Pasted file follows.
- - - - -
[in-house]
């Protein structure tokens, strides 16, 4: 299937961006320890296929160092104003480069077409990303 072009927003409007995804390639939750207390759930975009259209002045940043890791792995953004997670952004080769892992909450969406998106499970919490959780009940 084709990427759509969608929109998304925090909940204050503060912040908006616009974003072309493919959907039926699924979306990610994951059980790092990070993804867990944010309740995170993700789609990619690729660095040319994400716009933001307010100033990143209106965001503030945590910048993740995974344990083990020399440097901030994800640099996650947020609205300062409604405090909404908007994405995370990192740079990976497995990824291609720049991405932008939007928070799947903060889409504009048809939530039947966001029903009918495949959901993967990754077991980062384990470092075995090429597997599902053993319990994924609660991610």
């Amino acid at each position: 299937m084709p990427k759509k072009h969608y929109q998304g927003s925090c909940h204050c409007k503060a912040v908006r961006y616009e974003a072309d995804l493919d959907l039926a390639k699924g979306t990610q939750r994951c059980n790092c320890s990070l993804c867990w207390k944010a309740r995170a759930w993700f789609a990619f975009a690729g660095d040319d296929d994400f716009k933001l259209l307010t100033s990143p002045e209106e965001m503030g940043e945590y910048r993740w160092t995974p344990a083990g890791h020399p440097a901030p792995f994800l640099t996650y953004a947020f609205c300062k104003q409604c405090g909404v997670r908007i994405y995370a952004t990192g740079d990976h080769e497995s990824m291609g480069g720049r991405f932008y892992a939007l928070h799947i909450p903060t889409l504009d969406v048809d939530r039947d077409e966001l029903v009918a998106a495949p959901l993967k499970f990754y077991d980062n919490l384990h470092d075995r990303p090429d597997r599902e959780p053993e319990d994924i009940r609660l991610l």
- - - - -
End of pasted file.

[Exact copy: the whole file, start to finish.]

[in-house]
């Protein structure tokens, strides 16, 4: 299937961006320890296929160092104003480069077409990303 072009927003409007995804390639939750207390759930975009259209002045940043890791792995953004997670952004080769892992909450969406998106499970919490959780009940 084709990427759509969608929109998304925090909940204050503060912040908006616009974003072309493919959907039926699924979306990610994951059980790092990070993804867990944010309740995170993700789609990619690729660095040319994400716009933001307010100033990143209106965001503030945590910048993740995974344990083990020399440097901030994800640099996650947020609205300062409604405090909404908007994405995370990192740079990976497995990824291609720049991405932008939007928070799947903060889409504009048809939530039947966001029903009918495949959901993967990754077991980062384990470092075995090429597997599902053993319990994924609660991610």
């Amino acid at each position: 299937m084709p990427k759509k072009h969608y929109q998304g927003s925090c909940h204050c409007k503060a912040v908006r961006y616009e974003a072309d995804l493919d959907l039926a390639k699924g979306t990610q939750r994951c059980n790092c320890s990070l993804c867990w207390k944010a309740r995170a759930w993700f789609a990619f975009a690729g660095d040319d296929d994400f716009k933001l259209l307010t100033s990143p002045e209106e965001m503030g940043e945590y910048r993740w160092t995974p344990a083990g890791h020399p440097a901030p792995f994800l640099t996650y953004a947020f609205c300062k104003q409604c405090g909404v997670r908007i994405y995370a952004t990192g740079d990976h080769e497995s990824m291609g480069g720049r991405f932008y892992a939007l928070h799947i909450p903060t889409l504009d969406v048809d939530r039947d077409e966001l029903v009918a998106a495949p959901l993967k499970f990754y077991d980062n919490l384990h470092d075995r990303p090429d597997r599902e959780p053993e319990d994924i009940r609660l991610l």